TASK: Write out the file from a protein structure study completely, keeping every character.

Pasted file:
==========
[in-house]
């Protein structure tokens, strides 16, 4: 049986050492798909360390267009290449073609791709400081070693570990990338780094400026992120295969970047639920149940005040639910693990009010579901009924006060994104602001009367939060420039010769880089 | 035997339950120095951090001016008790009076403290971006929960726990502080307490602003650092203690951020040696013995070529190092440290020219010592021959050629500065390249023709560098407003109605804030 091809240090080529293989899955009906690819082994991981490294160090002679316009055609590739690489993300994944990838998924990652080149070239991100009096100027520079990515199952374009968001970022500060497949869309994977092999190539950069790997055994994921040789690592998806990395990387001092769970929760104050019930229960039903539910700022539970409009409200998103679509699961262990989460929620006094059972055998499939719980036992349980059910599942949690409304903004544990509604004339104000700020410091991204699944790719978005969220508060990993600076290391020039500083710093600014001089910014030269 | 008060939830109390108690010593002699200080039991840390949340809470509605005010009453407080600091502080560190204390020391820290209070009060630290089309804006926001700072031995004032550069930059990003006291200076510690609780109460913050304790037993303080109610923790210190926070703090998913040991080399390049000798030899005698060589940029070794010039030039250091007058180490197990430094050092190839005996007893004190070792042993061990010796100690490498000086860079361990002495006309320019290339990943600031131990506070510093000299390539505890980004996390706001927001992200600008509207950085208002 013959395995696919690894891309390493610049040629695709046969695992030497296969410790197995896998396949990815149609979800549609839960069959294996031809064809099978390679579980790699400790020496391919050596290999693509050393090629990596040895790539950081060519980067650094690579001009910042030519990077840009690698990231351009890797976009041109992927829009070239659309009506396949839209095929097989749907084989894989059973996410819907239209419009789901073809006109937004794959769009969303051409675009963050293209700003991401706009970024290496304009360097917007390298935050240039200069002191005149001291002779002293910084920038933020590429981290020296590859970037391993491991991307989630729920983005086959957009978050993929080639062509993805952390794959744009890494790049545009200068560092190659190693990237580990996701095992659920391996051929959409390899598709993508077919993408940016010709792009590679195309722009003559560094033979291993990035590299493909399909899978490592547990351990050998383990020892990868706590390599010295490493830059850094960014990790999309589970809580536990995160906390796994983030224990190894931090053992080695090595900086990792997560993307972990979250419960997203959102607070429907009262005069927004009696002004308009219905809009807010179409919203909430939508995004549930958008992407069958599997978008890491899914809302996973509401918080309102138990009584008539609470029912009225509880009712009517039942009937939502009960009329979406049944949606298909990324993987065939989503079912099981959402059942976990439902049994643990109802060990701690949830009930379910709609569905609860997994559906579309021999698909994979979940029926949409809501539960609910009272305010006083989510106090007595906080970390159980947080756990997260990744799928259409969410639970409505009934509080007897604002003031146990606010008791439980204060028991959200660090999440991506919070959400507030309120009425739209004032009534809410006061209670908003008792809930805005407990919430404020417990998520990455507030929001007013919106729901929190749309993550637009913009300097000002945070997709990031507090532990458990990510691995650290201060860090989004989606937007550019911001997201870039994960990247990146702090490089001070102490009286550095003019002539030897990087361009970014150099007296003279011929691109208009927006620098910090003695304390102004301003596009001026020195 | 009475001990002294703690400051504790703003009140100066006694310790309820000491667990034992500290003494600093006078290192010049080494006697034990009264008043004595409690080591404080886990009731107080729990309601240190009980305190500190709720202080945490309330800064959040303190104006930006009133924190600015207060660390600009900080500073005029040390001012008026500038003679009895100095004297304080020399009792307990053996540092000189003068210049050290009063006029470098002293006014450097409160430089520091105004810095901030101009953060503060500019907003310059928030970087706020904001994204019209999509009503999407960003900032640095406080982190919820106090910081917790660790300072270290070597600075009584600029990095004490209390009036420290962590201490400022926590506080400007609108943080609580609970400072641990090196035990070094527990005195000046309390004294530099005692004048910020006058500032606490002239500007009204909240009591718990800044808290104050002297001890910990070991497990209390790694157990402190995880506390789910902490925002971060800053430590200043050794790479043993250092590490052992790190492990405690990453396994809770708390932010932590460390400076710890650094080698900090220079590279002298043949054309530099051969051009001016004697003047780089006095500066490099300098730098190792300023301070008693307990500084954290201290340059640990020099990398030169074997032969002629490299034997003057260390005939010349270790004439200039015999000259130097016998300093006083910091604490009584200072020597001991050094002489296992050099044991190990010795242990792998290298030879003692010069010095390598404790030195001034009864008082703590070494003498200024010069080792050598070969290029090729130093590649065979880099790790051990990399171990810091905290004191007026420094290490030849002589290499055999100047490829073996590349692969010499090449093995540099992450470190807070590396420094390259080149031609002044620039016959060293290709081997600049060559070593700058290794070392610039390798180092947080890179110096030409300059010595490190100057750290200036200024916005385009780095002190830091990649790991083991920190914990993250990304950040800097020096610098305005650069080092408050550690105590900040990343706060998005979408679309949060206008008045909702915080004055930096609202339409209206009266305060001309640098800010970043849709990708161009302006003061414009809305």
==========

[in-house]
């Protein structure tokens, strides 16, 4: 049986050492798909360390267009290449073609791709400081070693570990990338780094400026992120295969970047639920149940005040639910693990009010579901009924006060994104602001009367939060420039010769880089 | 035997339950120095951090001016008790009076403290971006929960726990502080307490602003650092203690951020040696013995070529190092440290020219010592021959050629500065390249023709560098407003109605804030 091809240090080529293989899955009906690819082994991981490294160090002679316009055609590739690489993300994944990838998924990652080149070239991100009096100027520079990515199952374009968001970022500060497949869309994977092999190539950069790997055994994921040789690592998806990395990387001092769970929760104050019930229960039903539910700022539970409009409200998103679509699961262990989460929620006094059972055998499939719980036992349980059910599942949690409304903004544990509604004339104000700020410091991204699944790719978005969220508060990993600076290391020039500083710093600014001089910014030269 | 008060939830109390108690010593002699200080039991840390949340809470509605005010009453407080600091502080560190204390020391820290209070009060630290089309804006926001700072031995004032550069930059990003006291200076510690609780109460913050304790037993303080109610923790210190926070703090998913040991080399390049000798030899005698060589940029070794010039030039250091007058180490197990430094050092190839005996007893004190070792042993061990010796100690490498000086860079361990002495006309320019290339990943600031131990506070510093000299390539505890980004996390706001927001992200600008509207950085208002 013959395995696919690894891309390493610049040629695709046969695992030497296969410790197995896998396949990815149609979800549609839960069959294996031809064809099978390679579980790699400790020496391919050596290999693509050393090629990596040895790539950081060519980067650094690579001009910042030519990077840009690698990231351009890797976009041109992927829009070239659309009506396949839209095929097989749907084989894989059973996410819907239209419009789901073809006109937004794959769009969303051409675009963050293209700003991401706009970024290496304009360097917007390298935050240039200069002191005149001291002779002293910084920038933020590429981290020296590859970037391993491991991307989630729920983005086959957009978050993929080639062509993805952390794959744009890494790049545009200068560092190659190693990237580990996701095992659920391996051929959409390899598709993508077919993408940016010709792009590679195309722009003559560094033979291993990035590299493909399909899978490592547990351990050998383990020892990868706590390599010295490493830059850094960014990790999309589970809580536990995160906390796994983030224990190894931090053992080695090595900086990792997560993307972990979250419960997203959102607070429907009262005069927004009696002004308009219905809009807010179409919203909430939508995004549930958008992407069958599997978008890491899914809302996973509401918080309102138990009584008539609470029912009225509880009712009517039942009937939502009960009329979406049944949606298909990324993987065939989503079912099981959402059942976990439902049994643990109802060990701690949830009930379910709609569905609860997994559906579309021999698909994979979940029926949409809501539960609910009272305010006083989510106090007595906080970390159980947080756990997260990744799928259409969410639970409505009934509080007897604002003031146990606010008791439980204060028991959200660090999440991506919070959400507030309120009425739209004032009534809410006061209670908003008792809930805005407990919430404020417990998520990455507030929001007013919106729901929190749309993550637009913009300097000002945070997709990031507090532990458990990510691995650290201060860090989004989606937007550019911001997201870039994960990247990146702090490089001070102490009286550095003019002539030897990087361009970014150099007296003279011929691109208009927006620098910090003695304390102004301003596009001026020195 | 009475001990002294703690400051504790703003009140100066006694310790309820000491667990034992500290003494600093006078290192010049080494006697034990009264008043004595409690080591404080886990009731107080729990309601240190009980305190500190709720202080945490309330800064959040303190104006930006009133924190600015207060660390600009900080500073005029040390001012008026500038003679009895100095004297304080020399009792307990053996540092000189003068210049050290009063006029470098002293006014450097409160430089520091105004810095901030101009953060503060500019907003310059928030970087706020904001994204019209999509009503999407960003900032640095406080982190919820106090910081917790660790300072270290070597600075009584600029990095004490209390009036420290962590201490400022926590506080400007609108943080609580609970400072641990090196035990070094527990005195000046309390004294530099005692004048910020006058500032606490002239500007009204909240009591718990800044808290104050002297001890910990070991497990209390790694157990402190995880506390789910902490925002971060800053430590200043050794790479043993250092590490052992790190492990405690990453396994809770708390932010932590460390400076710890650094080698900090220079590279002298043949054309530099051969051009001016004697003047780089006095500066490099300098730098190792300023301070008693307990500084954290201290340059640990020099990398030169074997032969002629490299034997003057260390005939010349270790004439200039015999000259130097016998300093006083910091604490009584200072020597001991050094002489296992050099044991190990010795242990792998290298030879003692010069010095390598404790030195001034009864008082703590070494003498200024010069080792050598070969290029090729130093590649065979880099790790051990990399171990810091905290004191007026420094290490030849002589290499055999100047490829073996590349692969010499090449093995540099992450470190807070590396420094390259080149031609002044620039016959060293290709081997600049060559070593700058290794070392610039390798180092947080890179110096030409300059010595490190100057750290200036200024916005385009780095002190830091990649790991083991920190914990993250990304950040800097020096610098305005650069080092408050550690105590900040990343706060998005979408679309949060206008008045909702915080004055930096609202339409209206009266305060001309640098800010970043849709990708161009302006003061414009809305």